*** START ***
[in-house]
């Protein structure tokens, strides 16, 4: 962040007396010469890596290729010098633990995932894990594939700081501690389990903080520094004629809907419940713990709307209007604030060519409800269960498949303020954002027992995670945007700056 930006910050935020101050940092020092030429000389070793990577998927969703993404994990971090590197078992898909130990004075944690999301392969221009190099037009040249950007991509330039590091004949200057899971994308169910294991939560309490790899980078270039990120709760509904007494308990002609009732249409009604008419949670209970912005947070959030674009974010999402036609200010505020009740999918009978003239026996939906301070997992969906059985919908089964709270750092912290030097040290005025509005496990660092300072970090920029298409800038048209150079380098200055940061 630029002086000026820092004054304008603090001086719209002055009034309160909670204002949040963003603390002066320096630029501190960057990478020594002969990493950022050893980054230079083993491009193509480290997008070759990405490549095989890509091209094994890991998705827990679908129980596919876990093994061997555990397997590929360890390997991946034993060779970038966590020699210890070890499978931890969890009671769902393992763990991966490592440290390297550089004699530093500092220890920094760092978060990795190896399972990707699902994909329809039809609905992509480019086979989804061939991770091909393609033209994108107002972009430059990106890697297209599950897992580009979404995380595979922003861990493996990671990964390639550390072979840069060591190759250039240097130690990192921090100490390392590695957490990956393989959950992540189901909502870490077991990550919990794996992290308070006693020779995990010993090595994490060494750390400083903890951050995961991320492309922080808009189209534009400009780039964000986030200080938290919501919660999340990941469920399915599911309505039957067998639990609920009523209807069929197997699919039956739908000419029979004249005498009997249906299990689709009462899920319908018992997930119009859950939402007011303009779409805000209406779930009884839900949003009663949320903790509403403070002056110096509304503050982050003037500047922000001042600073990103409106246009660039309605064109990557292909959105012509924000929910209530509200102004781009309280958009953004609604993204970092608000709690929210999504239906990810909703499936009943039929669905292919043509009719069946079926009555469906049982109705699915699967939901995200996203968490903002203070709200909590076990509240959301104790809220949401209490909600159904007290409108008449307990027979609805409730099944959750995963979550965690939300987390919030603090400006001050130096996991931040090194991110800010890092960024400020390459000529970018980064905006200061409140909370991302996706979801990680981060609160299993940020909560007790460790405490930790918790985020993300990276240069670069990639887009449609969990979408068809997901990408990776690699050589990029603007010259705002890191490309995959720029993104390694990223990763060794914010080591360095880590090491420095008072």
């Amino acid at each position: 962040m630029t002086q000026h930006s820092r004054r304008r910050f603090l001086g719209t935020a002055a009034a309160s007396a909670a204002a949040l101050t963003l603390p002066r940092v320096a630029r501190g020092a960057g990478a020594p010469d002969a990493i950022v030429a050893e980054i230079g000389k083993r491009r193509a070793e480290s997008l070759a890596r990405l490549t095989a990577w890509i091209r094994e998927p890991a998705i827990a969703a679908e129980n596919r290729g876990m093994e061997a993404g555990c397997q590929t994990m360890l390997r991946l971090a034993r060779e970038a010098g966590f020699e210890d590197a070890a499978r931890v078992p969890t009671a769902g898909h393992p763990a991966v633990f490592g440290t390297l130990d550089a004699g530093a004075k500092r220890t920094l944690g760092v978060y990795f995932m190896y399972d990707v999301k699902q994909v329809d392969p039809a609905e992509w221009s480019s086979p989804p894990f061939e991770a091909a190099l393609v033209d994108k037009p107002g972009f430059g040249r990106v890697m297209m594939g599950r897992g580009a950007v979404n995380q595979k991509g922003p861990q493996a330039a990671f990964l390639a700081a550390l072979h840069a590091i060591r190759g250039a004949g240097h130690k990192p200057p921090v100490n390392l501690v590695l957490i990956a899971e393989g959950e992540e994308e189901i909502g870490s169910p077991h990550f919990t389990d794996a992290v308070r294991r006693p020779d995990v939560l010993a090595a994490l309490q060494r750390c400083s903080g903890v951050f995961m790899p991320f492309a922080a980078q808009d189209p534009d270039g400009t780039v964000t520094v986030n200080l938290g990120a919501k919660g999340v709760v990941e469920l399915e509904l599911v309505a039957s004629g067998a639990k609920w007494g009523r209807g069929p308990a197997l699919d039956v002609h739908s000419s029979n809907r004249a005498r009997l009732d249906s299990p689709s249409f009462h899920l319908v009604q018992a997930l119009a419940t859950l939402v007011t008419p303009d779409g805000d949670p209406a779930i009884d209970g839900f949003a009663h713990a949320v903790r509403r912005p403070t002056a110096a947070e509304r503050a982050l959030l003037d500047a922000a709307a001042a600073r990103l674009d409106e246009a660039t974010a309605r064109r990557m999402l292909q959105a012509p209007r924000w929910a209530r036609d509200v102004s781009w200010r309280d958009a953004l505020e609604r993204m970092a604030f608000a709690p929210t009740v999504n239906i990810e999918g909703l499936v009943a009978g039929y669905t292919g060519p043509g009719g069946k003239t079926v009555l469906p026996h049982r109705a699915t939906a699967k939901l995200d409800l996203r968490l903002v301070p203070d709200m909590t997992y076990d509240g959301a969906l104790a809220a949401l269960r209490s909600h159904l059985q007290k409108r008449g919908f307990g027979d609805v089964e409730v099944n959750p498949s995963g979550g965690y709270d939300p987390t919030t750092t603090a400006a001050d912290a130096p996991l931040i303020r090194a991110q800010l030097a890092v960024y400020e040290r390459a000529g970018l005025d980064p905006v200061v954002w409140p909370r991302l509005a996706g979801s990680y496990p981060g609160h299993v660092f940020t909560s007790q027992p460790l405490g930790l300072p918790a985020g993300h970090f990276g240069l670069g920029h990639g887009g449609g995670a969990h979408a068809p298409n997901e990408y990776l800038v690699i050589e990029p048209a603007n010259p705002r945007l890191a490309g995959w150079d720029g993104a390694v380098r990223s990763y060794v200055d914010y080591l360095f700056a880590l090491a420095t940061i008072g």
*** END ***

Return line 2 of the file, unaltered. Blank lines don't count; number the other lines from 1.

């Protein structure tokens, strides 16, 4: 962040007396010469890596290729010098633990995932894990594939700081501690389990903080520094004629809907419940713990709307209007604030060519409800269960498949303020954002027992995670945007700056 930006910050935020101050940092020092030429000389070793990577998927969703993404994990971090590197078992898909130990004075944690999301392969221009190099037009040249950007991509330039590091004949200057899971994308169910294991939560309490790899980078270039990120709760509904007494308990002609009732249409009604008419949670209970912005947070959030674009974010999402036609200010505020009740999918009978003239026996939906301070997992969906059985919908089964709270750092912290030097040290005025509005496990660092300072970090920029298409800038048209150079380098200055940061 630029002086000026820092004054304008603090001086719209002055009034309160909670204002949040963003603390002066320096630029501190960057990478020594002969990493950022050893980054230079083993491009193509480290997008070759990405490549095989890509091209094994890991998705827990679908129980596919876990093994061997555990397997590929360890390997991946034993060779970038966590020699210890070890499978931890969890009671769902393992763990991966490592440290390297550089004699530093500092220890920094760092978060990795190896399972990707699902994909329809039809609905992509480019086979989804061939991770091909393609033209994108107002972009430059990106890697297209599950897992580009979404995380595979922003861990493996990671990964390639550390072979840069060591190759250039240097130690990192921090100490390392590695957490990956393989959950992540189901909502870490077991990550919990794996992290308070006693020779995990010993090595994490060494750390400083903890951050995961991320492309922080808009189209534009400009780039964000986030200080938290919501919660999340990941469920399915599911309505039957067998639990609920009523209807069929197997699919039956739908000419029979004249005498009997249906299990689709009462899920319908018992997930119009859950939402007011303009779409805000209406779930009884839900949003009663949320903790509403403070002056110096509304503050982050003037500047922000001042600073990103409106246009660039309605064109990557292909959105012509924000929910209530509200102004781009309280958009953004609604993204970092608000709690929210999504239906990810909703499936009943039929669905292919043509009719069946079926009555469906049982109705699915699967939901995200996203968490903002203070709200909590076990509240959301104790809220949401209490909600159904007290409108008449307990027979609805409730099944959750995963979550965690939300987390919030603090400006001050130096996991931040090194991110800010890092960024400020390459000529970018980064905006200061409140909370991302996706979801990680981060609160299993940020909560007790460790405490930790918790985020993300990276240069670069990639887009449609969990979408068809997901990408990776690699050589990029603007010259705002890191490309995959720029993104390694990223990763060794914010080591360095880590090491420095008072």